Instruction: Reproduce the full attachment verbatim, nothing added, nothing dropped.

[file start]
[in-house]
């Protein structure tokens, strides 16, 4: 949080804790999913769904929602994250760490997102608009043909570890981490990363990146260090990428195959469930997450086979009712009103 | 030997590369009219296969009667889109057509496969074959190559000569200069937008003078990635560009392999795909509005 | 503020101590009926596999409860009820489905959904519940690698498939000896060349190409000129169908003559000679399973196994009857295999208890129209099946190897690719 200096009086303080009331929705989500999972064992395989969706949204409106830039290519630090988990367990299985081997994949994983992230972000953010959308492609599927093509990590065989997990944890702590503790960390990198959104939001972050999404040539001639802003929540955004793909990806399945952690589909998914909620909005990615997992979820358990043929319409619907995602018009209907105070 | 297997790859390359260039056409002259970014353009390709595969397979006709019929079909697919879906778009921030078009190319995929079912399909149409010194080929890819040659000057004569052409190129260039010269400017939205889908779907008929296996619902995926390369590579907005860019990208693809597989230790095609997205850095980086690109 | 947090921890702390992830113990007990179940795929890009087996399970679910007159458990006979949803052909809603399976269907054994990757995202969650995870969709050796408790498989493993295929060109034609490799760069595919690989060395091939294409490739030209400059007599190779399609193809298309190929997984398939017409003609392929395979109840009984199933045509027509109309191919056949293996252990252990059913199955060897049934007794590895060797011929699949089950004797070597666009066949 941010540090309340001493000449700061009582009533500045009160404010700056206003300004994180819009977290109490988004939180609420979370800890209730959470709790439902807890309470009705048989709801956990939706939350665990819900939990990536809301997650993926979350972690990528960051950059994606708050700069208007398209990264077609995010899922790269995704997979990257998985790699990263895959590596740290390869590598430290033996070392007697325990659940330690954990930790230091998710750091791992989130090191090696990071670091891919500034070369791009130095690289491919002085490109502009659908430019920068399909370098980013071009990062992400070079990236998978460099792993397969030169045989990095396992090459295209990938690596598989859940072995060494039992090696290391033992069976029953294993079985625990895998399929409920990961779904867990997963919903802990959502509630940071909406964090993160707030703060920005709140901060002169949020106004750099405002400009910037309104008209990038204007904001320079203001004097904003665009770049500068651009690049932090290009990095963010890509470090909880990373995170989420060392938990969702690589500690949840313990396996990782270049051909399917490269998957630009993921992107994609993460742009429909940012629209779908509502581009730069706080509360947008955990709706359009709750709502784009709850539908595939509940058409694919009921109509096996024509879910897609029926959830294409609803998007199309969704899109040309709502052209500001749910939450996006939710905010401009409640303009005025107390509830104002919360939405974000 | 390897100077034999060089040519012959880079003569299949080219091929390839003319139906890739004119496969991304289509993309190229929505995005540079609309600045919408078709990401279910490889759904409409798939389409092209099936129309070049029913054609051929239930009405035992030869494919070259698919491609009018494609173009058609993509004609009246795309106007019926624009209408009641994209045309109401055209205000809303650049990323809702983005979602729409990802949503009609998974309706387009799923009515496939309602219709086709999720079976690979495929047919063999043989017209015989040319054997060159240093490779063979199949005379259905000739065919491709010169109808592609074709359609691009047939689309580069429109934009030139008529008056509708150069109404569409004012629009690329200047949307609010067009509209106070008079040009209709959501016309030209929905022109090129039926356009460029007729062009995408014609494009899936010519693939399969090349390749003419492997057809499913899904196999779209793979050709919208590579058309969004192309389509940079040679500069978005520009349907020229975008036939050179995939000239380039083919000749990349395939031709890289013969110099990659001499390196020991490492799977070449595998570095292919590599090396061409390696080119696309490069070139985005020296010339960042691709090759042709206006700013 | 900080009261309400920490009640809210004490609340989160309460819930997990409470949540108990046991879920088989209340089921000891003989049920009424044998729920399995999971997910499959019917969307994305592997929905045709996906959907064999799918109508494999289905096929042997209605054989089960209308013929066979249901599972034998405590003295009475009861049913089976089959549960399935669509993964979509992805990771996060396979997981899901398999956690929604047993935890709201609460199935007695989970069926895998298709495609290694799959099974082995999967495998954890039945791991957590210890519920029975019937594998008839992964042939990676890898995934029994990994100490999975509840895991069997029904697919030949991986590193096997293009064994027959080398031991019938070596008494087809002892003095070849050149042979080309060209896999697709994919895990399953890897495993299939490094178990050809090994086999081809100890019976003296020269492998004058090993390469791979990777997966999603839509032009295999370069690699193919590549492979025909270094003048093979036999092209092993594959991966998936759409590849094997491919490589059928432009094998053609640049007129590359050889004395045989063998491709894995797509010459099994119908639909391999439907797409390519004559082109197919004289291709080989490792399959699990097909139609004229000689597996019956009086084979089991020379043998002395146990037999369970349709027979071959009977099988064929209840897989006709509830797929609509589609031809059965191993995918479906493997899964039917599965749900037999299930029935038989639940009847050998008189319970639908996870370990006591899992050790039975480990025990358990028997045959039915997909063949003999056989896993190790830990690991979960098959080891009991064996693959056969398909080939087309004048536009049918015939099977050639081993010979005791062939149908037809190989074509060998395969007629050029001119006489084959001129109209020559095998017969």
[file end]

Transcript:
[in-house]
């Protein structure tokens, strides 16, 4: 949080804790999913769904929602994250760490997102608009043909570890981490990363990146260090990428195959469930997450086979009712009103 | 030997590369009219296969009667889109057509496969074959190559000569200069937008003078990635560009392999795909509005 | 503020101590009926596999409860009820489905959904519940690698498939000896060349190409000129169908003559000679399973196994009857295999208890129209099946190897690719 200096009086303080009331929705989500999972064992395989969706949204409106830039290519630090988990367990299985081997994949994983992230972000953010959308492609599927093509990590065989997990944890702590503790960390990198959104939001972050999404040539001639802003929540955004793909990806399945952690589909998914909620909005990615997992979820358990043929319409619907995602018009209907105070 | 297997790859390359260039056409002259970014353009390709595969397979006709019929079909697919879906778009921030078009190319995929079912399909149409010194080929890819040659000057004569052409190129260039010269400017939205889908779907008929296996619902995926390369590579907005860019990208693809597989230790095609997205850095980086690109 | 947090921890702390992830113990007990179940795929890009087996399970679910007159458990006979949803052909809603399976269907054994990757995202969650995870969709050796408790498989493993295929060109034609490799760069595919690989060395091939294409490739030209400059007599190779399609193809298309190929997984398939017409003609392929395979109840009984199933045509027509109309191919056949293996252990252990059913199955060897049934007794590895060797011929699949089950004797070597666009066949 941010540090309340001493000449700061009582009533500045009160404010700056206003300004994180819009977290109490988004939180609420979370800890209730959470709790439902807890309470009705048989709801956990939706939350665990819900939990990536809301997650993926979350972690990528960051950059994606708050700069208007398209990264077609995010899922790269995704997979990257998985790699990263895959590596740290390869590598430290033996070392007697325990659940330690954990930790230091998710750091791992989130090191090696990071670091891919500034070369791009130095690289491919002085490109502009659908430019920068399909370098980013071009990062992400070079990236998978460099792993397969030169045989990095396992090459295209990938690596598989859940072995060494039992090696290391033992069976029953294993079985625990895998399929409920990961779904867990997963919903802990959502509630940071909406964090993160707030703060920005709140901060002169949020106004750099405002400009910037309104008209990038204007904001320079203001004097904003665009770049500068651009690049932090290009990095963010890509470090909880990373995170989420060392938990969702690589500690949840313990396996990782270049051909399917490269998957630009993921992107994609993460742009429909940012629209779908509502581009730069706080509360947008955990709706359009709750709502784009709850539908595939509940058409694919009921109509096996024509879910897609029926959830294409609803998007199309969704899109040309709502052209500001749910939450996006939710905010401009409640303009005025107390509830104002919360939405974000 | 390897100077034999060089040519012959880079003569299949080219091929390839003319139906890739004119496969991304289509993309190229929505995005540079609309600045919408078709990401279910490889759904409409798939389409092209099936129309070049029913054609051929239930009405035992030869494919070259698919491609009018494609173009058609993509004609009246795309106007019926624009209408009641994209045309109401055209205000809303650049990323809702983005979602729409990802949503009609998974309706387009799923009515496939309602219709086709999720079976690979495929047919063999043989017209015989040319054997060159240093490779063979199949005379259905000739065919491709010169109808592609074709359609691009047939689309580069429109934009030139008529008056509708150069109404569409004012629009690329200047949307609010067009509209106070008079040009209709959501016309030209929905022109090129039926356009460029007729062009995408014609494009899936010519693939399969090349390749003419492997057809499913899904196999779209793979050709919208590579058309969004192309389509940079040679500069978005520009349907020229975008036939050179995939000239380039083919000749990349395939031709890289013969110099990659001499390196020991490492799977070449595998570095292919590599090396061409390696080119696309490069070139985005020296010339960042691709090759042709206006700013 | 900080009261309400920490009640809210004490609340989160309460819930997990409470949540108990046991879920088989209340089921000891003989049920009424044998729920399995999971997910499959019917969307994305592997929905045709996906959907064999799918109508494999289905096929042997209605054989089960209308013929066979249901599972034998405590003295009475009861049913089976089959549960399935669509993964979509992805990771996060396979997981899901398999956690929604047993935890709201609460199935007695989970069926895998298709495609290694799959099974082995999967495998954890039945791991957590210890519920029975019937594998008839992964042939990676890898995934029994990994100490999975509840895991069997029904697919030949991986590193096997293009064994027959080398031991019938070596008494087809002892003095070849050149042979080309060209896999697709994919895990399953890897495993299939490094178990050809090994086999081809100890019976003296020269492998004058090993390469791979990777997966999603839509032009295999370069690699193919590549492979025909270094003048093979036999092209092993594959991966998936759409590849094997491919490589059928432009094998053609640049007129590359050889004395045989063998491709894995797509010459099994119908639909391999439907797409390519004559082109197919004289291709080989490792399959699990097909139609004229000689597996019956009086084979089991020379043998002395146990037999369970349709027979071959009977099988064929209840897989006709509830797929609509589609031809059965191993995918479906493997899964039917599965749900037999299930029935038989639940009847050998008189319970639908996870370990006591899992050790039975480990025990358990028997045959039915997909063949003999056989896993190790830990690991979960098959080891009991064996693959056969398909080939087309004048536009049918015939099977050639081993010979005791062939149908037809190989074509060998395969007629050029001119006489084959001129109209020559095998017969």